Backyard Photography: American Goldfinches and Tethered Shooting

The Mission: Photograph American Goldfinches at your feeder

You’ve seen them. Gorgeous. Bright Yellow. Fast and hard to get near. They take flight when you try to get close. I wanted to photograph these buggers ever since I put up the finch feeder. Besides, I’ve dumped a ton of money into thistle seed and they owe me. Yes, they owe me big time.

The Solution: Tethered Shooting

There are only two ways I can think of to take these pictures: 1) purchase a stupidly expensive telephoto lens of at least 500mm (which I did the following year), 2) throw on a destructive teleconverter on whatever lens you have to get more reach, then hide in a bush, get bit by a tick, and get Lyme disease, or 3) take the pictures without being there with the equipment you have. Option 1 simply takes money I don’t have, I don’t really like teleconverters or the antibiotics required by option 2, so option 3 it is!

The great news is that I had the solution on my shelf ever since I purchased my first Canon digital SLR and it was free. Canon provides free software that will do what they call Remote Shooting otherwise known as Tethered Shooting. This allows you to hook up your camera to your computer via a long USB cable and then control the camera with simple mouse clicks. Cool. I can set up the camera outside and shoot from the comfort of my kitchen.

So the plan is simple, set up my camera on my Manfrotto tripod, aim the lens at the feeder, run the cable through an opened window, and click off a disk-drive’s worth of award winning photos. Well of course it was not that simple…. But not too difficult either.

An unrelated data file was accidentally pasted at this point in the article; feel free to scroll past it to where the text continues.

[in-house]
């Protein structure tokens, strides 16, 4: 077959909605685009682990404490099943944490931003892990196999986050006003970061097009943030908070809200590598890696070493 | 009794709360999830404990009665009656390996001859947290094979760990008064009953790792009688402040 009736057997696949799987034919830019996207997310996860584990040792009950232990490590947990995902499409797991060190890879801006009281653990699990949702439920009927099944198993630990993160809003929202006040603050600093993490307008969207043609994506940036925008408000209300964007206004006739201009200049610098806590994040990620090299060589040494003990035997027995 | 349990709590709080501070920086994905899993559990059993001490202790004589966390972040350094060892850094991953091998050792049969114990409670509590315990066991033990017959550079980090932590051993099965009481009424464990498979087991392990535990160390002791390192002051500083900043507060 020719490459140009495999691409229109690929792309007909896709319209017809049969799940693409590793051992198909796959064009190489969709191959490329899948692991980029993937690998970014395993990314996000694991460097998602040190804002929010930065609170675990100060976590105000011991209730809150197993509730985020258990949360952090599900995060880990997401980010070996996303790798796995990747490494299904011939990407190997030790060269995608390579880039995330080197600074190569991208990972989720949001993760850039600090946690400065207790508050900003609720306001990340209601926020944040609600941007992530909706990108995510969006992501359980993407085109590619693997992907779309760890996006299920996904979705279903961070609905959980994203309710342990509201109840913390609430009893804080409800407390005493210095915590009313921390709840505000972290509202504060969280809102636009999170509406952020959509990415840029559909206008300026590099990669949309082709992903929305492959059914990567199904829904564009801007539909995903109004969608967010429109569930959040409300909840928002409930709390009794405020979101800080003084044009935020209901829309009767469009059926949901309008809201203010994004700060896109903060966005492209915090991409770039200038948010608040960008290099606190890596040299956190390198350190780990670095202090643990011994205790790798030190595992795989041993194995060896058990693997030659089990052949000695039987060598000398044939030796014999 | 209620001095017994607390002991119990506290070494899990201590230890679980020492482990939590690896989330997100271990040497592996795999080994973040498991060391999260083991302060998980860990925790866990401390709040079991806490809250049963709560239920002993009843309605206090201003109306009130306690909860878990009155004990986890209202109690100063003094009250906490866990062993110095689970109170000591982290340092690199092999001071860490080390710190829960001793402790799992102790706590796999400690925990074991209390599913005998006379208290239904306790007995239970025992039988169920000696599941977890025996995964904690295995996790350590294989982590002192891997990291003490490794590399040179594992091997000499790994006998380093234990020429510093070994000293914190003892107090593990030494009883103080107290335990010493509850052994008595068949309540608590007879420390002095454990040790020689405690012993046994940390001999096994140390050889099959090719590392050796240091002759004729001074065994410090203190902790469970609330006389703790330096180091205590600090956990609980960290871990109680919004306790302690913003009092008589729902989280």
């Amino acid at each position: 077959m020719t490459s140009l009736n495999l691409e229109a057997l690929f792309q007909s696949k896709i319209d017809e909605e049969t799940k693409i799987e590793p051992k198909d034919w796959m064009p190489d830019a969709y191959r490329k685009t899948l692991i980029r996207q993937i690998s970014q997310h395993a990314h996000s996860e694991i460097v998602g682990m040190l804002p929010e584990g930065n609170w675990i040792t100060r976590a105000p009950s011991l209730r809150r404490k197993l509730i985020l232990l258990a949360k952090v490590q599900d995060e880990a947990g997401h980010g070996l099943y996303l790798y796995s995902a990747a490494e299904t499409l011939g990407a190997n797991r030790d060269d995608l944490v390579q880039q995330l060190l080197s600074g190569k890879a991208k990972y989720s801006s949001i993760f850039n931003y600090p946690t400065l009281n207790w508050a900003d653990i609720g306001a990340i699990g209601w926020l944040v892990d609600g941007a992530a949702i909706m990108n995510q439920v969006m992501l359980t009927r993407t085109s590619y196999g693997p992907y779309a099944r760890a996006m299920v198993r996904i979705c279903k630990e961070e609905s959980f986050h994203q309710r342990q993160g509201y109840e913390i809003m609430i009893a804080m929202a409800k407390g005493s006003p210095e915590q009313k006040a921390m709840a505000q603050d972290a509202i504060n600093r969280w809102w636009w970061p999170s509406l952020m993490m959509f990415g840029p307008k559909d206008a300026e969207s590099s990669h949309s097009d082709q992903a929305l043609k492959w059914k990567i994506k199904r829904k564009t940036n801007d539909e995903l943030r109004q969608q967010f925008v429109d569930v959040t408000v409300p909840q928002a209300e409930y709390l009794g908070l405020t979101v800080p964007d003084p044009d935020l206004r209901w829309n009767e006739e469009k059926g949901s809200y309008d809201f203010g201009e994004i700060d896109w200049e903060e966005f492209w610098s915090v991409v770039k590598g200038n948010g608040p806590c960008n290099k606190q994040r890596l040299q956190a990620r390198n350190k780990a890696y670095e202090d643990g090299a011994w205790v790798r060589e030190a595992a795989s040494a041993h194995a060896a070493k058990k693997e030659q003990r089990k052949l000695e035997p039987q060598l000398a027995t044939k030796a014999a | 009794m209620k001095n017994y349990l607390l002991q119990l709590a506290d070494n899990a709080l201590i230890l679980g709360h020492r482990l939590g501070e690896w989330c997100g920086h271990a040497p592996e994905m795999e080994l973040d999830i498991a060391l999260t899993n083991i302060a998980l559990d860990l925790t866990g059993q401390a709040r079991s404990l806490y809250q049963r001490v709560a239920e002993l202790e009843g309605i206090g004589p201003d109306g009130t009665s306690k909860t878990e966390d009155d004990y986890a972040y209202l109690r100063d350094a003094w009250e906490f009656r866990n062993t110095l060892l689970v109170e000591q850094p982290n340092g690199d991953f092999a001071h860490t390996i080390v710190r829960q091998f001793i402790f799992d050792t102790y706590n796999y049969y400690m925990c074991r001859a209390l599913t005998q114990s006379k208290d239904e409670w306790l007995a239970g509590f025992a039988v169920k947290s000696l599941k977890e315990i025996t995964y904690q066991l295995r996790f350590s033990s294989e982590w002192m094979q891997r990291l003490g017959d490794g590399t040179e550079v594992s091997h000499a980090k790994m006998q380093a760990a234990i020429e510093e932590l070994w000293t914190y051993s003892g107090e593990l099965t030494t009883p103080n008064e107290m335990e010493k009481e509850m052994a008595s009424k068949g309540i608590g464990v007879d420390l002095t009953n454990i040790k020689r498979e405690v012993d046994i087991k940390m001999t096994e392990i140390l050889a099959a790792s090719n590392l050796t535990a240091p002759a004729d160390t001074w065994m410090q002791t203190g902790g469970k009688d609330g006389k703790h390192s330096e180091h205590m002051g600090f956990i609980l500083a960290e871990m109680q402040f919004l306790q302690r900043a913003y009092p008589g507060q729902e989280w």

The Equipment:

  • Canon 5D MkII

  • Canon 70-200 IS f/2.8 II lens set at full 200mm zoom

  • Manfrotto 190CXPRO4 tripod with a 222 pistol ball head

  • Four or five USB extension cords making about 30 feet of cable

  • A few Velcro straps, buckets, and a careless attitude towards knocking over your rig

  • My low-end but new laptop running the free, packaged Canon software

  • Some cold Pilsner Urquells in the fridge next to your computer

The Set Up:

First, I didn’t want any lame, amateur photos of these birds hanging on my feeder. I wanted them to look as natural as possible as if I trekked far away to some secret birds-only-know part of the woods. So, I hammered a small tree branch snipped from a nearby bush onto the birch tree behind the feeder to make a natural looking perch. Then I snipped off a few of the leaves and mini-branches from a section making it a bare section for a bird to land. My clever plan was for the birds to land on the branch where I would have the camera pre-focused and no one would know the feeder was just inches out of frame.